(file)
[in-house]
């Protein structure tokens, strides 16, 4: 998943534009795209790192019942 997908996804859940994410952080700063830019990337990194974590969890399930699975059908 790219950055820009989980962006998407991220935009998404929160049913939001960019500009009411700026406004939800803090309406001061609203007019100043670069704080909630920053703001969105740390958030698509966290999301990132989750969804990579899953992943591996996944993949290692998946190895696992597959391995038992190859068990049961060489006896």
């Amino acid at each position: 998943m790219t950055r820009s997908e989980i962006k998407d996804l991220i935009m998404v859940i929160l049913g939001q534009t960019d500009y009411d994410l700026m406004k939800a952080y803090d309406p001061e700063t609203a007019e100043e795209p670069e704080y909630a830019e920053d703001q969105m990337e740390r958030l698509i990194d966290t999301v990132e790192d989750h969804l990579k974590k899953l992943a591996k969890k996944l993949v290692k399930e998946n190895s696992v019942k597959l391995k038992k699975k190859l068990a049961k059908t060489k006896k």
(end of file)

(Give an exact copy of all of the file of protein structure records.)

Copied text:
[in-house]
């Protein structure tokens, strides 16, 4: 998943534009795209790192019942 997908996804859940994410952080700063830019990337990194974590969890399930699975059908 790219950055820009989980962006998407991220935009998404929160049913939001960019500009009411700026406004939800803090309406001061609203007019100043670069704080909630920053703001969105740390958030698509966290999301990132989750969804990579899953992943591996996944993949290692998946190895696992597959391995038992190859068990049961060489006896």
């Amino acid at each position: 998943m790219t950055r820009s997908e989980i962006k998407d996804l991220i935009m998404v859940i929160l049913g939001q534009t960019d500009y009411d994410l700026m406004k939800a952080y803090d309406p001061e700063t609203a007019e100043e795209p670069e704080y909630a830019e920053d703001q969105m990337e740390r958030l698509i990194d966290t999301v990132e790192d989750h969804l990579k974590k899953l992943a591996k969890k996944l993949v290692k399930e998946n190895s696992v019942k597959l391995k038992k699975k190859l068990a049961k059908t060489k006896k």